News & Stories

Meet the twin forces behind start-up success stories

Their innovative, inclusive and socially responsible approach seeks to shape our lives, and to ensure we find ways to do business better.


Lucy Hosken’s maiden business started small.

In fact, it was all about ‘the smalls’ – a simple quest to find functional and fashionable shapewear.

Nearly Nude, a luxury lingerie label, was launched.

Soon it had gone global.

After a decade with publishing powerhouse ACP publishing, Lucy’s first foray into establishing her own business has been a stunning success.

The groundwork for achieving her goal began years earlier when she chose to study Commerce with Arts.

She still draws upon the knowledge she learnt, particularly from Professor Rhett Walker’s classes.

“He was a marketing inspiration and I still remember many of his stories to this day,” Lucy said.

“They were by far my favourite classes and I never missed one!”

After graduation and a stint overseas, Lucy and her husband, Stewart, moved to Sydney.

They love giving their children a taste of Tasmania during regular visits to see family. The couple even own several businesses in the State.

“I think growing up on The Apple Isle gives you a sense of serenity and peace, but also made me more ambitious to leave and see more of the world,” Lucy said. “It gives you a fabulous, grounded start.”

Photo of Lucy Hosken
Lucy Hosken

Lucy still feels extremely fortunate about how her first venture panned out.

“It was a lot of hard work, but there were many fabulous, serendipitous moments that led me to selling the business.”

Now, among other things, she is using her expertise as a brand consultant and strategist specialising in global growth, marketing and creative direction.

She has a passion for supporting new businesses and has recently co-founded a subscription self-care company, which aims to make feminine hygiene products safer for people and the planet.

Lucy understands what it takes for a start-up to become a success.

Here’s a hint: you need to be highly driven, self-motivated and resilient.

“I think to be successful you need to hustle, push onwards and never take no for an answer!” she said.

Above all, Lucy urges other budding entrepreneurs to “go for it”.

Being your own boss comes with benefits, such as having the final say, but also requires coping with pressure.

“I started Nearly Nude three years before we started a family. By the time my two babies were born, I was neck deep in the business’s growth, so I was working seven days a week, 15 hours a day – this was a real challenge.

“Although, I did love being able to pick my own hours and agenda – it’s just the best!”

Her advice to her younger self is to accept that: “You don’t have to do it all and you can’t have it all.”

“If you think it’s possible, you are putting too much pressure on yourself.”

Penni Lamprey knows the pressures of running your own business all too well.

She saw her thriving Tasmanian workplace health and wellbeing consultancy collapse during the first wave of COVID-19.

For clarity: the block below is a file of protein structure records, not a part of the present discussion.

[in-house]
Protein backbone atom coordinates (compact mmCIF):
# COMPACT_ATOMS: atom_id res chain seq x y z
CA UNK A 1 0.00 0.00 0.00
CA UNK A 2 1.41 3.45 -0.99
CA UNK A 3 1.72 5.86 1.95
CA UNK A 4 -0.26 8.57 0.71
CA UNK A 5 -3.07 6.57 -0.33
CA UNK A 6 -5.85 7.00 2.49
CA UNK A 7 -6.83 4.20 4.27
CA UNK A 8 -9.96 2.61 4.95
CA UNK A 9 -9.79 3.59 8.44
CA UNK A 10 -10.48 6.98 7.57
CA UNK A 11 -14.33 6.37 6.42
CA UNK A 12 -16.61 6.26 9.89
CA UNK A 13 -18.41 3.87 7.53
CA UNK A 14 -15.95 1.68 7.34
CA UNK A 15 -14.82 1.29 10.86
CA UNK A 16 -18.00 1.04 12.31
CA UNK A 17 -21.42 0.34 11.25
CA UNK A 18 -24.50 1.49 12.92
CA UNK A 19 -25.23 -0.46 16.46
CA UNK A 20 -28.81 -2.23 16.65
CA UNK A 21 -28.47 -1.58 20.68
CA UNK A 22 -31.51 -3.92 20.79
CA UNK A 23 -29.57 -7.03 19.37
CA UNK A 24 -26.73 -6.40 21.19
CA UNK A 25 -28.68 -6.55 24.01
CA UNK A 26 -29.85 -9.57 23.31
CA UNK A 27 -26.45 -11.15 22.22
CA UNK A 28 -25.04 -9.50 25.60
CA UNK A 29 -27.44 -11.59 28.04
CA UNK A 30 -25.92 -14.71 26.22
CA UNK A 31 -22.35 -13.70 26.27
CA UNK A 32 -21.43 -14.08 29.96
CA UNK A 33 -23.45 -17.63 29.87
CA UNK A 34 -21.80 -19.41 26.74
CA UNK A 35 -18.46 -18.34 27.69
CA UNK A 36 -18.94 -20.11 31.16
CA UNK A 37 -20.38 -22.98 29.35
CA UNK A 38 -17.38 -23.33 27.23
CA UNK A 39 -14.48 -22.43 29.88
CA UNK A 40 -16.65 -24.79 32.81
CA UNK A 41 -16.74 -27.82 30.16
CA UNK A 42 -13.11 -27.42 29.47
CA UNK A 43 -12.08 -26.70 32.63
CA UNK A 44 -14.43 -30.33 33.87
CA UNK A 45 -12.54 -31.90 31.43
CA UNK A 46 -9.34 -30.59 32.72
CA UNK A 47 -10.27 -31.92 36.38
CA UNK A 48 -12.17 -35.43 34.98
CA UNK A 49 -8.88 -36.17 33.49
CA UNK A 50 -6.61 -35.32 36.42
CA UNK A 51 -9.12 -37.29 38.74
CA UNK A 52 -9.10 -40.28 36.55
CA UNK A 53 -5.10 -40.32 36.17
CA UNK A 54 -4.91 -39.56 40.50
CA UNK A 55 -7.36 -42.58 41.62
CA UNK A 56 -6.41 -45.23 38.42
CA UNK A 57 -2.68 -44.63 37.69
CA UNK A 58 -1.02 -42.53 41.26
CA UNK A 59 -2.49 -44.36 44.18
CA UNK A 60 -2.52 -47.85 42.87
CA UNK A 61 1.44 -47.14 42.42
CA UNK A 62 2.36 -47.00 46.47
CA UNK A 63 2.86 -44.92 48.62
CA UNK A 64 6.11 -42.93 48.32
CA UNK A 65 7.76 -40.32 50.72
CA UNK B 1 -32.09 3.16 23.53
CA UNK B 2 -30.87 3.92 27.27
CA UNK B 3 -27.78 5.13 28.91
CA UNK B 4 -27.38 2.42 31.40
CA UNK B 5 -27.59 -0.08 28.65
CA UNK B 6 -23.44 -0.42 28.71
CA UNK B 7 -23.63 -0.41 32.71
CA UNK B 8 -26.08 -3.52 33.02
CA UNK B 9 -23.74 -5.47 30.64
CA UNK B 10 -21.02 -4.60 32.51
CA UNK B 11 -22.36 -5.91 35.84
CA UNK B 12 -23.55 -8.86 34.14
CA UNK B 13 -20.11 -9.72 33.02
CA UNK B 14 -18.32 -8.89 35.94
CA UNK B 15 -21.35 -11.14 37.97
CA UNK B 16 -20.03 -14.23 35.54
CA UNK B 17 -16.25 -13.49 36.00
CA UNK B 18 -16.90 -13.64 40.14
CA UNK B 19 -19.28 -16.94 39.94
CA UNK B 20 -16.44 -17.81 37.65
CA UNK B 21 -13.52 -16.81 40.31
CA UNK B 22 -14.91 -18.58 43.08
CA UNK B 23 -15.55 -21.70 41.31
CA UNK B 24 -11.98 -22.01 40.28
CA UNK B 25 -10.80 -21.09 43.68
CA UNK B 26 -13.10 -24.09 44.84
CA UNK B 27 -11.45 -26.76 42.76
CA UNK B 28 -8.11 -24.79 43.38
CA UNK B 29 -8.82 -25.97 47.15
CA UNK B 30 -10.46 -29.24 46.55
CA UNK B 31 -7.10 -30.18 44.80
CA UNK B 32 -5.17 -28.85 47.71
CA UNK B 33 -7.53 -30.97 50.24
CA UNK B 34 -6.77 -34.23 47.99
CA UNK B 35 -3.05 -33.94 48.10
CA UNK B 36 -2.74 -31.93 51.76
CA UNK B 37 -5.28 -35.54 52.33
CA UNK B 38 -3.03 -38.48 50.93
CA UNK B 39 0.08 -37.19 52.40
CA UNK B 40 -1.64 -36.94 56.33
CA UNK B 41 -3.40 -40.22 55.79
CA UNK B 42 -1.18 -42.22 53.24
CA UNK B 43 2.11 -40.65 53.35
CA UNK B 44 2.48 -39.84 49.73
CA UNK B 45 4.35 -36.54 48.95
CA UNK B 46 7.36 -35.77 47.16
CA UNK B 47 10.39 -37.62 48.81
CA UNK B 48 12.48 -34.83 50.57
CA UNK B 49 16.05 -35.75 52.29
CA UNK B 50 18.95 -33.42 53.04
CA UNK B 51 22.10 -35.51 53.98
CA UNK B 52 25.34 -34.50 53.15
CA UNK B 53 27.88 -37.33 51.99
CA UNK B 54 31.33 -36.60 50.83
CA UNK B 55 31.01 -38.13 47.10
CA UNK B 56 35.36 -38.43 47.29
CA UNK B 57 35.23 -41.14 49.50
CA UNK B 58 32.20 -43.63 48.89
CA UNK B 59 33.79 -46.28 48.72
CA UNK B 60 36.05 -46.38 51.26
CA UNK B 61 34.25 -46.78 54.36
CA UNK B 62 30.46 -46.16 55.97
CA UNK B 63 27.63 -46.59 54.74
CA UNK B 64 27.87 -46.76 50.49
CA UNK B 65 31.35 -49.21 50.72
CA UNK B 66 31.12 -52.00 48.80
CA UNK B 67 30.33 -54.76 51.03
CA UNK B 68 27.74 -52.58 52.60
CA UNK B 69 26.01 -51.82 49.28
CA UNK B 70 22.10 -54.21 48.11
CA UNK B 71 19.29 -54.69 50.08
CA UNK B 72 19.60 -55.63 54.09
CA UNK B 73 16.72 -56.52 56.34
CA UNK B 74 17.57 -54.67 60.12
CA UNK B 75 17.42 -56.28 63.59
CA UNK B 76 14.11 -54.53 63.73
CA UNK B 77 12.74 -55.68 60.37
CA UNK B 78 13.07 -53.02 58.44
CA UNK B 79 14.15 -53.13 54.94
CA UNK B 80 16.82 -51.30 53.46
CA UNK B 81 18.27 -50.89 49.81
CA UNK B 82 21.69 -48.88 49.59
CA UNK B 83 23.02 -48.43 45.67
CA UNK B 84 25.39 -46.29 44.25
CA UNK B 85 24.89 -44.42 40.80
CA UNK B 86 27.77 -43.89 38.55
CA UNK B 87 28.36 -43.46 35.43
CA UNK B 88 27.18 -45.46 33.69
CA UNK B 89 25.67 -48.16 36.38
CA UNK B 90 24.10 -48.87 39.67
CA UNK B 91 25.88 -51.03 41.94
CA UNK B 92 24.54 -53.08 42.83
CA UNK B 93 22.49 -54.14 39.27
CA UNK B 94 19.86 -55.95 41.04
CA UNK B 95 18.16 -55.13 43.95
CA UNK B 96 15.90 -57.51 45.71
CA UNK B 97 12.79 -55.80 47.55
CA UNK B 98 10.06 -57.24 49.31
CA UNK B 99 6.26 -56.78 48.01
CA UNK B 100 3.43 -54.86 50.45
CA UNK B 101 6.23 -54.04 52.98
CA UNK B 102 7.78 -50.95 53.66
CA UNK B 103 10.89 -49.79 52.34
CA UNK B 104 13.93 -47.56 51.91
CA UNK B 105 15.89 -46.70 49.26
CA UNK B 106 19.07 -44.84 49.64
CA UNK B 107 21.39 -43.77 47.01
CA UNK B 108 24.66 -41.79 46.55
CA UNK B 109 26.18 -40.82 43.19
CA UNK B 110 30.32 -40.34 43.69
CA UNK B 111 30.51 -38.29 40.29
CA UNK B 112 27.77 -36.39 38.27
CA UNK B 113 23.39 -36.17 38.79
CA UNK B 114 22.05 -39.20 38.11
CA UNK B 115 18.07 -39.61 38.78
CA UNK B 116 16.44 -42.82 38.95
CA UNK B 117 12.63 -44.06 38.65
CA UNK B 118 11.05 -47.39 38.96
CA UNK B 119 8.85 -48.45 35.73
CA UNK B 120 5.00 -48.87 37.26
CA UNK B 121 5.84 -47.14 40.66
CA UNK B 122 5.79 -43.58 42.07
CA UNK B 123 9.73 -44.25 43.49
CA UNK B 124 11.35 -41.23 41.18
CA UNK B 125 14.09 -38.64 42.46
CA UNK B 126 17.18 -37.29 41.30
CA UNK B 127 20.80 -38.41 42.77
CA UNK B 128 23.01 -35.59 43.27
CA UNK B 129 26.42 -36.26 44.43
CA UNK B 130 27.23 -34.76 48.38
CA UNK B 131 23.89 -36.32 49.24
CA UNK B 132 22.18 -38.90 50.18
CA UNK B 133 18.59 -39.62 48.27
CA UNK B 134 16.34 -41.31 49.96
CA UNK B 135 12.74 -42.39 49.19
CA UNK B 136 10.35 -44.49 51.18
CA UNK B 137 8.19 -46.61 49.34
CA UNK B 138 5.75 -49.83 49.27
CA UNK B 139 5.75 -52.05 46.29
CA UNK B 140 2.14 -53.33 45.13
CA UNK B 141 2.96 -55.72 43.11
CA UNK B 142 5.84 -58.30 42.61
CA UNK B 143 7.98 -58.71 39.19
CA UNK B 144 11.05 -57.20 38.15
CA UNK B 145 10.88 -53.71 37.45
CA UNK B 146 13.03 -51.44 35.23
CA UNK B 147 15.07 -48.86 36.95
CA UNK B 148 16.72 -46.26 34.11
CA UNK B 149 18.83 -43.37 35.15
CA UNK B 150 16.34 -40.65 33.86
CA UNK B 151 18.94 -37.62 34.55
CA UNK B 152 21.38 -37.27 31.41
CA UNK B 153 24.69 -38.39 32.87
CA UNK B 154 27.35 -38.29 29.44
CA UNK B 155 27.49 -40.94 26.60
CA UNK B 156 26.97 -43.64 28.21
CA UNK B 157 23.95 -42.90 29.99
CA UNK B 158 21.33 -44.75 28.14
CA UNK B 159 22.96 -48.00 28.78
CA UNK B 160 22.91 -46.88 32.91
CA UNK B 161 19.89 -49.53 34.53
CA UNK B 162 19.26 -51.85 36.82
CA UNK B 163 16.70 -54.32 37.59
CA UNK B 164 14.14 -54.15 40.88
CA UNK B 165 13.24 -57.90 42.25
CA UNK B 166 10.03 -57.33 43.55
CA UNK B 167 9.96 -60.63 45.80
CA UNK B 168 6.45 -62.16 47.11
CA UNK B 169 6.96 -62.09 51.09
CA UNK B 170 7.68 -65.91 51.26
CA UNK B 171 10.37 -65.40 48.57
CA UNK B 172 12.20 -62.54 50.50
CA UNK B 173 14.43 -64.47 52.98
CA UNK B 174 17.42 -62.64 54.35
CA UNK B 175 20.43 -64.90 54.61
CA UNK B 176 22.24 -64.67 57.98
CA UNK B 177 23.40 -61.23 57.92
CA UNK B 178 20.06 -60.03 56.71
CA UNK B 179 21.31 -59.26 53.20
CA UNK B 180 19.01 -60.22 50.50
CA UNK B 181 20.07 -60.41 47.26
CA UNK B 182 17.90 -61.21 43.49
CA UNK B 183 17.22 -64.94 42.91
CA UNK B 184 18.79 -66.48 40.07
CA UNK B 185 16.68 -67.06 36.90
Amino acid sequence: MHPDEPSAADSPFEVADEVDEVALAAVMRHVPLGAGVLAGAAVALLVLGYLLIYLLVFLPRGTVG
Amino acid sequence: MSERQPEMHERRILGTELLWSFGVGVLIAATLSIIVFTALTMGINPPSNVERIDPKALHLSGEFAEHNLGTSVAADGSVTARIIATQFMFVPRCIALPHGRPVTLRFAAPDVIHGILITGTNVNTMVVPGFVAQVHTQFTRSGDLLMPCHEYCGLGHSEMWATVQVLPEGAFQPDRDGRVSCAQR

“It was awful, I was middle aged and I had no idea what I was going to do next and then I saw that UTAS was offering online courses to Tasmanians to upskill,” Penni said.

Where others may have become consumed by the loss, she saw an opportunity.

Penni studied a Graduate Certificate in Business and, if that wasn’t challenging enough, she also decided to pursue her own personal quest to start a clothing company catering for tall people.

Penni Lamprey’s workshop | Photo: Oi Studios
Penni Lamprey’s workshop | Photo: Oi Studios

Standing at 184cm tall (6’1), the mother of three understands the struggles her customers face when they buy clothes.

“I spent most of my life not having clothes that fit me,” she said.

“In my previous career, I coached my clients on the elements of being well within their skin, but you can’t do that if you don’t fit into your own clothes.

“That’s why I took a huge risk and invested our savings into launching Miss G & Me, beautiful clothing for the tall.”

Penni wanted to create clothing that was sustainable and fashionable with all items designed and made in Australia.

She uses compostable bags, sources organic or high-grade fabrics and her patternmakers and manufacturers are Ethical Clothing Australia accredited, which protects the wages and working conditions of staff.

While she doesn’t have the budgets of the major retailers to turn plastic into fabric, by making quality
clothing to fit the taller silhouette, she aims to reduce wasteful consumption for her customers.

To keep costs under control, Penni has even used crowd funding to produce her first blazer.

It’s been almost two years since she launched  her label.

“Looking back, it was exceptionally scary to go back to study and start a new business, but it’s so rewarding.

I get emails daily from people who say that my clothes changed their life.

“One of my customers is 190cm (6’3) and she cried when she realised that, for the first time in her life, she could shop online for good quality Australian-made clothing that will fit her.”

Written by Lucie van den Berg for Alumni Magazine Issue 53, 2022.

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Top of page: Patterns from Penni Lamprey’s workshop. Image: Oi Studios